Before I became a parent I had all kinds of dreams about things I wanted to do with my child. Some of them included volunteer roles I wanted to have at her school and in some of her activities. They were simple things like going on field trips, planning a class party, organizing the bake sale or helping organize Girl Scout Cookie sales.
The thing no one ever told me however, is that there would be parents who would squat on many of these roles for years at a time. This may not be the case where you live but in our community the parents are very active in their children’s activities. I respond to the email call for chaperones on a field trip with the lightning speed that one would call in to a radio station to be the first caller to win $5,000 but alas, Tommy’s mom or Jenny’s dad, who has been chaperoning field trips, planning class parties or organizing the Girl Scout cookies for the past 10 years had, once locked in the position. Teachers have their hands full and don’t want to have to tell a parent to maybe sit out a year or event. In fact, our daughter is just about to finish 8th grade and it wasn’t until yesterday that I was able to chaperone a field trip. She quit Girl Scouts after six years and I never was able to crack the Girl Scout Cookie ring. And room parent? No way. I’d have better odds of becoming the next pope. Parent-teacher organization? That will never happen. Someone self-appoints herself or himself to a role in first grade it’s pretty much a term that extends for the duration that extends until graduation.The only role that’s ever open is related to fundraising or maybe the food drive, activities that are the anchovies of the parent volunteer-activity pizza. Granted there are some activities in which I have no interest in being involved because there’s just waaaay too much drama or dysfunction.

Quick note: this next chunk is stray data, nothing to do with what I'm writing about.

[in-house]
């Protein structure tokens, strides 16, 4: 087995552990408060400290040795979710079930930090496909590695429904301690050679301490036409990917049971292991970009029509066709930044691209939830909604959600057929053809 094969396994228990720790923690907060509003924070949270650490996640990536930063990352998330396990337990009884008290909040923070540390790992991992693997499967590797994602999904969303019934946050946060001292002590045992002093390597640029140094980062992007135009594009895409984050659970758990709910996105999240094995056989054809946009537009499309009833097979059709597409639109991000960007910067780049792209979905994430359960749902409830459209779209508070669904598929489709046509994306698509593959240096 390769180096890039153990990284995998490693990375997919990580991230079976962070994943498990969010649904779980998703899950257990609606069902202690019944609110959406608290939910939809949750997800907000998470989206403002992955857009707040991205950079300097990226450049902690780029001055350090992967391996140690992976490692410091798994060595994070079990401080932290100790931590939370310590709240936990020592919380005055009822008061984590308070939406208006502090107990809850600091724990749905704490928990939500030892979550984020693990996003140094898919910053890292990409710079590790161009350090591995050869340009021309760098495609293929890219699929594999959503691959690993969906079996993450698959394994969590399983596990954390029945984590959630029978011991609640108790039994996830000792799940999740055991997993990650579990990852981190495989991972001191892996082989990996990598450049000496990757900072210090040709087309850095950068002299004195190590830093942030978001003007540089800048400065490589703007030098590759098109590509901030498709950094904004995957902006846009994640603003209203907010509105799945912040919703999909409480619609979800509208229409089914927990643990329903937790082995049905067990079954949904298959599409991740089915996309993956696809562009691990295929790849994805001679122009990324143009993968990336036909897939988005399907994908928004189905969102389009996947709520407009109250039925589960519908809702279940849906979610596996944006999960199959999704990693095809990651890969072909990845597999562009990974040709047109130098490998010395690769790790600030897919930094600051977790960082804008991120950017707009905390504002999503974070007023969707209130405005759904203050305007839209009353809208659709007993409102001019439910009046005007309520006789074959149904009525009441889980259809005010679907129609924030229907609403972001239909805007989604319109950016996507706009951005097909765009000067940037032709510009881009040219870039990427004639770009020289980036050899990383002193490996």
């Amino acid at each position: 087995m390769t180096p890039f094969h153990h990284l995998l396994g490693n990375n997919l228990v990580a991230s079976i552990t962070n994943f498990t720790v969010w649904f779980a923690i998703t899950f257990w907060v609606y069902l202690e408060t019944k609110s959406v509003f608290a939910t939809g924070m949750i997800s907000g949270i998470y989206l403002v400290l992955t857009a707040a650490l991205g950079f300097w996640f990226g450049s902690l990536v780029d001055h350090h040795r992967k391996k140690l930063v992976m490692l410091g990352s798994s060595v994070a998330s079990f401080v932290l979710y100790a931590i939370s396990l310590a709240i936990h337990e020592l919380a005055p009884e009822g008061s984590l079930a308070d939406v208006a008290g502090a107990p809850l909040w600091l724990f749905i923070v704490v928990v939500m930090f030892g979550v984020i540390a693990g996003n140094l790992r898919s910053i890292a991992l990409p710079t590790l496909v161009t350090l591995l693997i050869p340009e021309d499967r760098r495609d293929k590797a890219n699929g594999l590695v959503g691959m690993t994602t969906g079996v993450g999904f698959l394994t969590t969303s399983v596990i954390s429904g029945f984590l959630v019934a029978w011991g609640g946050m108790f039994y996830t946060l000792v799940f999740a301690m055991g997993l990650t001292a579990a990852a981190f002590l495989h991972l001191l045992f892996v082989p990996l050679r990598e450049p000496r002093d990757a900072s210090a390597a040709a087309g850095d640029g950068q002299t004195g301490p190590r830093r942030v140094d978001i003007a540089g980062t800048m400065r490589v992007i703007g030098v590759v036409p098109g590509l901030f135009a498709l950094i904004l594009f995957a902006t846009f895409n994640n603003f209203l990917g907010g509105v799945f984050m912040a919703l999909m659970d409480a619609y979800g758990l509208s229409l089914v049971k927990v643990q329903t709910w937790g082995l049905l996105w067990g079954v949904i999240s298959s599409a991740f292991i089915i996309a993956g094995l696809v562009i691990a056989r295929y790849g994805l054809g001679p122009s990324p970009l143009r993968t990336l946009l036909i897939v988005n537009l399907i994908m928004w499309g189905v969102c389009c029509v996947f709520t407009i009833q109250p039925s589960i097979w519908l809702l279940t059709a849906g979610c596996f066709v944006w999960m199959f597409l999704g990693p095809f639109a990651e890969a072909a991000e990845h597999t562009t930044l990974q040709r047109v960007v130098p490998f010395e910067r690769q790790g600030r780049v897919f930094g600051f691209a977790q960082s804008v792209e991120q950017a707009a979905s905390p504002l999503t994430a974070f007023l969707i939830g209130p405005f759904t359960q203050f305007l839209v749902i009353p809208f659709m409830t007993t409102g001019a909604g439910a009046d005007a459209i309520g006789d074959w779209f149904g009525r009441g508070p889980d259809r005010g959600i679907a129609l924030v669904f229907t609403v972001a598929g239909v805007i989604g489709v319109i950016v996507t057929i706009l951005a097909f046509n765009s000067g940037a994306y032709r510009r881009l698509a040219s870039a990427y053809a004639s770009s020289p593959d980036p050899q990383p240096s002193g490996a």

I think these parents are well-intentioned and trying to be helpful. I’m told that some of them spend a large part of the day volunteering in a variety of capacities at the school which is how they always end up in these roles, making it more challenging for those of us who have jobs to have a chance to participate in school activities. So as the school year ends, I’d like to humbly ask all of those parents who have been in the same volunteer roles year after year at a school, coordinating the fun activities, throwing the class parties, planning the field trips and orchestrating the costumes for the play to consider offering that role to someone else. How about the classic inventory AYSO model of play? When you’ve had your turn at one role, you need to go to the back of the line again until everyone else who wants a turn has had one. Allowing other parents to participate in school functions and community positions is good for their families and the school because it increases family engagement. And for those of us with only one child, we don’t get many shots at this stuff. We’d like to make some school-related memories with our kid too.